Feb. 10 (Bloomberg) -- The chief regulator’s dissent in a vote that approved the first U.S. permit in 34 years to build a nuclear reactor is fueling a debate over safety as the first anniversary of Japan’s nuclear disaster nears.
The U.S. Nuclear Regulatory Commission voted 4-1 yesterday to approve the plan of Southern Co. of Atlanta to build and operate two reactors at its Vogtle plant near Augusta, Georgia. The agency issued a permit today, NRC spokesman Scott Burnell said in an e-mail.
The commission should have required the company to implement lessons from Japan’s nuclear crisis last year, said Chairman Gregory Jaczko, who opposed the license.
“Right now we know there are things that need to be fixed, things that need to be changed, or at least things that need to be analyzed,” Jaczko said yesterday in an interview at NRC headquarters in Rockville, Maryland. “For us to issue this license, and say ‘we’ll deal with them later,’ to me is kind of putting the cart before the horse.”
It has been less than a year after an earthquake and tsunami on March 11 caused meltdowns and radiation leaks at Tokyo Electric Power Co.’s Fukushima Dai-Ichi plant. The industry has faced concerns about nuclear safety at least since a partial meltdown at Pennsylvania’s Three Mile Island plant in 1979, and the NRC’s authorization of Southern’s reactor may face a challenge in federal court from environmental groups.
“The chairman’s vote reflects the post-Fukushima reality that U.S. reactors are not designed to deal with a meltdown” and will need years’ worth of work “to make them less dangerous,” Jim Riccio, a nuclear policy analyst for Greenpeace USA, an anti-nuclear group, said in an e-mail.
Southern will build the first U.S. reactors to use a standardized design, which it says will speed construction and reduce risks.
The agency’s vote is a “monumental accomplishment,” Thomas Fanning, Southern’s chairman and chief executive officer, said yesterday in a statement.
“Anything that we learn from Fukushima, I assure you we will bring to bear,” Fanning told reporters on a conference call yesterday. The NRC’s review of the planned reactors “has been thorough, it has been thoughtful and it is complete,” he said in an interview yesterday.
The NRC is weighing rules to improve safety at existing plants, and by March 9 it may direct owners to take steps to be better prepared for power failures.
An agency task force in July recommended that the commission implement rules to improve safety at the 104 U.S. operating reactors, including reviews of seismic and flooding risks. An industry plan to place emergency pumps and generators at plants may speed the agency’s review of the proposed safety enhancements, Martin Virgilio, the NRC’s deputy executive director for reactor and preparedness programs, said at an NRC staff meeting with industry officials Jan. 13.
The agency should have required the Vogtle plant to adhere to all post-Fukushima regulations, such as a potential requirement to ensure that spent-fuel cooling pools have better monitoring equipment, Jaczko said. “I’m concerned that we will have challenges getting all of the Fukushima changes made” at the Vogtle plant, he said.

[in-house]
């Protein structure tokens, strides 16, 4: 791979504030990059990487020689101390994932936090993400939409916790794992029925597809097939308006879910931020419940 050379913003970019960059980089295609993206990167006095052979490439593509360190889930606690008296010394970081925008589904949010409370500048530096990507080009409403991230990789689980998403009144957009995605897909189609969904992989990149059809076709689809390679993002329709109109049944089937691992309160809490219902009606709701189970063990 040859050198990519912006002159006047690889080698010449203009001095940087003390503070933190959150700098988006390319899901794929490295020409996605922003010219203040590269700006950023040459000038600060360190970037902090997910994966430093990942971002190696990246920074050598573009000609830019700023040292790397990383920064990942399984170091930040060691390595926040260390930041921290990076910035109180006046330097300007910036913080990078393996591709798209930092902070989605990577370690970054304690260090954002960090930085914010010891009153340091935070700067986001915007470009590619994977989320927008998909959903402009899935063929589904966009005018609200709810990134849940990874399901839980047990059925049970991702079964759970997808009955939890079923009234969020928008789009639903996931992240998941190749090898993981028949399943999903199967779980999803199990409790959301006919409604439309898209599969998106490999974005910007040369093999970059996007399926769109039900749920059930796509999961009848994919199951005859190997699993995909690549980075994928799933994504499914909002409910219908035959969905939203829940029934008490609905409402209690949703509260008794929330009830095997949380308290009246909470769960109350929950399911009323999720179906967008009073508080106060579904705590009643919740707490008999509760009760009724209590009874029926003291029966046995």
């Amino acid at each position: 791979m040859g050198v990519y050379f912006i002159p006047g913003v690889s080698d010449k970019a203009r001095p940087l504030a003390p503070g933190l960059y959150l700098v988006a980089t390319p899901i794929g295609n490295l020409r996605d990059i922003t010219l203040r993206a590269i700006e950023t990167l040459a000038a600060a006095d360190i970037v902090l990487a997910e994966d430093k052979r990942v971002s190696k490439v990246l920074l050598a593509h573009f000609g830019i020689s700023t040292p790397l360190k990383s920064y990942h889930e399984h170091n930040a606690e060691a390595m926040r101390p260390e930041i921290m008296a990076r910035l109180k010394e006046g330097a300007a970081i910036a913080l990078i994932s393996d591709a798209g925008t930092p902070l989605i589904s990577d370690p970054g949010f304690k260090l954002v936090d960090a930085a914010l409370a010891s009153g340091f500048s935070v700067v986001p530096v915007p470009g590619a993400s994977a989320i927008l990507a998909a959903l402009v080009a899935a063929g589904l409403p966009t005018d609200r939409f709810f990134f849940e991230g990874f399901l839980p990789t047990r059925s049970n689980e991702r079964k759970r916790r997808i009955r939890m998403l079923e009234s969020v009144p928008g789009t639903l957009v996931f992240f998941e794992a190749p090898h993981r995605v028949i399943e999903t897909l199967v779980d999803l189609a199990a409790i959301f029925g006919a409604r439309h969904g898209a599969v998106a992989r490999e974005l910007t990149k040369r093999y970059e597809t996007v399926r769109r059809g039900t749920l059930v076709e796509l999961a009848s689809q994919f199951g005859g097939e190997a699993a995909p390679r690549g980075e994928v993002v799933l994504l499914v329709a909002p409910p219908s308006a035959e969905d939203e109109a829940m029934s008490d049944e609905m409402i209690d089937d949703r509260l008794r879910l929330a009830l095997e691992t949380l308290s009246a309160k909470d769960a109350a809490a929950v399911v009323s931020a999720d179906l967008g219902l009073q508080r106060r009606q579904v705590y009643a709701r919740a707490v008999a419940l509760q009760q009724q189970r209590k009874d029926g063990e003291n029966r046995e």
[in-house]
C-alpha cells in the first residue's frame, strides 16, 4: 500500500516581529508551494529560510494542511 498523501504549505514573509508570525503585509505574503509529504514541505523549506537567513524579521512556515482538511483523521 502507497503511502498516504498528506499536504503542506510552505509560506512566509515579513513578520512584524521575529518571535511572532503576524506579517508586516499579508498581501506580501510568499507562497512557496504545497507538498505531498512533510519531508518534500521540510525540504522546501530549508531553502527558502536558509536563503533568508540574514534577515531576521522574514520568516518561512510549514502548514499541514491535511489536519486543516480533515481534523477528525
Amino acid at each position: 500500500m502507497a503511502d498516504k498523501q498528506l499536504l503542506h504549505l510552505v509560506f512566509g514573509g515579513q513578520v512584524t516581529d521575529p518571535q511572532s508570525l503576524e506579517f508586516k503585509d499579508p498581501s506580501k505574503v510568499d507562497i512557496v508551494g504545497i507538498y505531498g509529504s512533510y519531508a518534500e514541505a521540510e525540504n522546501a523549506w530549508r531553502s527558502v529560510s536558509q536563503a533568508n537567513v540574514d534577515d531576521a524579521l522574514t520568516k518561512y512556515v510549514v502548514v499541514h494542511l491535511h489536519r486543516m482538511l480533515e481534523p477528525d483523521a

The NRC chairman said he will work to make sure the NRC’s Fukushima-related regulations are applied to Southern’s plant as the agency considers the rules, which he wants implemented by 2016.
Several environmental and consumer organizations said this week that they may file a lawsuit in the U.S. Circuit Court of Appeals for the District of Columbia challenging the NRC award of Southern’s reactor license.
They will ask the court to direct the NRC to complete another environmental impact statement to take into consideration lessons learned after Fukushima, said Stephen A. Smith, executive director of one of the groups, the Knoxville, Tennessee-based Southern Alliance for Clean Energy.
“The only way the nuclear power is ever going to be successful is if you assure accidents like Fukushima don’t happen,” Smith said in a phone interview. “Cheer leading and the rush to move forward has overtaken safety,” he said.
The U.S. nuclear industry established its own safety-monitoring organization, the Atlanta-based Institute of Nuclear Power Operations, after a partial meltdown at Three Mile Island. Reactor owners have made technology upgrades at power plants, and plant owners spent more than $2 billion to bolster security after the Sept. 11 terrorist attacks, according to the Nuclear Energy Institute, a Washington-based industry group.
“Probably the most robust commercial facilities on the planet are nuclear power plants,” Tony Pietrangelo, senior vice president and chief nuclear officer for the NEI, said in a Jan. 11 interview.
Nuclear accidents at U.S. plants would release less radiation than previously thought and would cause almost no immediate deaths, an NRC analysis issued on Feb. 1 determined.
Reactor designers are now implementing more “passive” engineering, which relies more on the laws of physics to improve safety, Eric Loewen, chief consulting engineer for GE Hitachi Nuclear Energy in Wilmington, North Carolina, said in a phone interview.
“Usually the laws of physics are a little bit more reliable than making sure that somebody left a valve open or making sure that some automated system works,” said Loewen, who is also president of the American Nuclear Society, a professional group of nuclear scientists and engineers based in La Grange Park, Illinois.
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